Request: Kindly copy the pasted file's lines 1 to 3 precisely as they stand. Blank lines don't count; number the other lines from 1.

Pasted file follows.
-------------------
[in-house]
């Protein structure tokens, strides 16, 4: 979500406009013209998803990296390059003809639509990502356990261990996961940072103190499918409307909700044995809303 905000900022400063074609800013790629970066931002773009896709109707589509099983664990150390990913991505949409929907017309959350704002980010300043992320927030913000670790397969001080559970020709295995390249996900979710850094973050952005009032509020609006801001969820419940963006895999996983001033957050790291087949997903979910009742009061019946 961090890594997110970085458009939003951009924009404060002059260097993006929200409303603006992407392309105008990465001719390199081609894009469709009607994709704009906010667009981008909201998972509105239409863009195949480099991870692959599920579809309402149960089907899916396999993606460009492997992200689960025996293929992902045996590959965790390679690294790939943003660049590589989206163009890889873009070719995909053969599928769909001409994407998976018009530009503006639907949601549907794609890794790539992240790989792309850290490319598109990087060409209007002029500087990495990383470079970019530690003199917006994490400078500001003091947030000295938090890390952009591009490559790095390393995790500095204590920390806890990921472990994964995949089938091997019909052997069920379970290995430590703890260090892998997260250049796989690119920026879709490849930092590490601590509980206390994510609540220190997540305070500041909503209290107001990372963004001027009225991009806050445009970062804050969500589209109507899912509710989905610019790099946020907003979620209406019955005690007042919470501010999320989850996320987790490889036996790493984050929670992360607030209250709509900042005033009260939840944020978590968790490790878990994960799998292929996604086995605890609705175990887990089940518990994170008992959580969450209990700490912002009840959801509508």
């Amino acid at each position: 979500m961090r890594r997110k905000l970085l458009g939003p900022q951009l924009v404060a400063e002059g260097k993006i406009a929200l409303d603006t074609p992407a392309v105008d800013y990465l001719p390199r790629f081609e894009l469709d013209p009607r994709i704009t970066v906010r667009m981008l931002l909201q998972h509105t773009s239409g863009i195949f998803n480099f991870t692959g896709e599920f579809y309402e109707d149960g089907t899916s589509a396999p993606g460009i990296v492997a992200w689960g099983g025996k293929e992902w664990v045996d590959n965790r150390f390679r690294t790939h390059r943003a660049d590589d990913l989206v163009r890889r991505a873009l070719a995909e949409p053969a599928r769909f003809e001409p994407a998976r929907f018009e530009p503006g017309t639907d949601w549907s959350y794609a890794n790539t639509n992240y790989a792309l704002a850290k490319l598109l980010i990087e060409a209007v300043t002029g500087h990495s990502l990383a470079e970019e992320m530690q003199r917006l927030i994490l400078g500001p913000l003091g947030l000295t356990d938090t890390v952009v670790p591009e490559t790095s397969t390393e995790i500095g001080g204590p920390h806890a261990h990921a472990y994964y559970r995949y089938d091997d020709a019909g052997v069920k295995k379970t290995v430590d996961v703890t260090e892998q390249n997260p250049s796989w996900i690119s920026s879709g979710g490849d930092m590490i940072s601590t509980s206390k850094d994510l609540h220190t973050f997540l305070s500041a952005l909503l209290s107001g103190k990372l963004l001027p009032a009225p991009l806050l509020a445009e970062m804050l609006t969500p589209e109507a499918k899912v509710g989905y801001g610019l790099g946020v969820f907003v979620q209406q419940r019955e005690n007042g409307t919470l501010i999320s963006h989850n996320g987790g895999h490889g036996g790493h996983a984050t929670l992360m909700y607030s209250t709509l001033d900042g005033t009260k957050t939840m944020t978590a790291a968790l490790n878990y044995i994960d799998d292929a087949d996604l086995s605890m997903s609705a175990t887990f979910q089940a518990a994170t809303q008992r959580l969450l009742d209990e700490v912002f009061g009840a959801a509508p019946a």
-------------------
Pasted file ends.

[in-house]
């Protein structure tokens, strides 16, 4: 979500406009013209998803990296390059003809639509990502356990261990996961940072103190499918409307909700044995809303 905000900022400063074609800013790629970066931002773009896709109707589509099983664990150390990913991505949409929907017309959350704002980010300043992320927030913000670790397969001080559970020709295995390249996900979710850094973050952005009032509020609006801001969820419940963006895999996983001033957050790291087949997903979910009742009061019946 961090890594997110970085458009939003951009924009404060002059260097993006929200409303603006992407392309105008990465001719390199081609894009469709009607994709704009906010667009981008909201998972509105239409863009195949480099991870692959599920579809309402149960089907899916396999993606460009492997992200689960025996293929992902045996590959965790390679690294790939943003660049590589989206163009890889873009070719995909053969599928769909001409994407998976018009530009503006639907949601549907794609890794790539992240790989792309850290490319598109990087060409209007002029500087990495990383470079970019530690003199917006994490400078500001003091947030000295938090890390952009591009490559790095390393995790500095204590920390806890990921472990994964995949089938091997019909052997069920379970290995430590703890260090892998997260250049796989690119920026879709490849930092590490601590509980206390994510609540220190997540305070500041909503209290107001990372963004001027009225991009806050445009970062804050969500589209109507899912509710989905610019790099946020907003979620209406019955005690007042919470501010999320989850996320987790490889036996790493984050929670992360607030209250709509900042005033009260939840944020978590968790490790878990994960799998292929996604086995605890609705175990887990089940518990994170008992959580969450209990700490912002009840959801509508």
């Amino acid at each position: 979500m961090r890594r997110k905000l970085l458009g939003p900022q951009l924009v404060a400063e002059g260097k993006i406009a929200l409303d603006t074609p992407a392309v105008d800013y990465l001719p390199r790629f081609e894009l469709d013209p009607r994709i704009t970066v906010r667009m981008l931002l909201q998972h509105t773009s239409g863009i195949f998803n480099f991870t692959g896709e599920f579809y309402e109707d149960g089907t899916s589509a396999p993606g460009i990296v492997a992200w689960g099983g025996k293929e992902w664990v045996d590959n965790r150390f390679r690294t790939h390059r943003a660049d590589d990913l989206v163009r890889r991505a873009l070719a995909e949409p053969a599928r769909f003809e001409p994407a998976r929907f018009e530009p503006g017309t639907d949601w549907s959350y794609a890794n790539t639509n992240y790989a792309l704002a850290k490319l598109l980010i990087e060409a209007v300043t002029g500087h990495s990502l990383a470079e970019e992320m530690q003199r917006l927030i994490l400078g500001p913000l003091g947030l000295t356990d938090t890390v952009v670790p591009e490559t790095s397969t390393e995790i500095g001080g204590p920390h806890a261990h990921a472990y994964y559970r995949y089938d091997d020709a019909g052997v069920k295995k379970t290995v430590d996961v703890t260090e892998q390249n997260p250049s796989w996900i690119s920026s879709g979710g490849d930092m590490i940072s601590t509980s206390k850094d994510l609540h220190t973050f997540l305070s500041a952005l909503l209290s107001g103190k990372l963004l001027p009032a009225p991009l806050l509020a445009e970062m804050l609006t969500p589209e109507a499918k899912v509710g989905y801001g610019l790099g946020v969820f907003v979620q209406q419940r019955e005690n007042g409307t919470l501010i999320s963006h989850n996320g987790g895999h490889g036996g790493h996983a984050t929670l992360m909700y607030s209250t709509l001033d900042g005033t009260k957050t939840m944020t978590a790291a968790l490790n878990y044995i994960d799998d292929a087949d996604l086995s605890m997903s609705a175990t887990f979910q089940a518990a994170t809303q008992r959580l969450l009742d209990e700490v912002f009061g009840a959801a509508p019946a």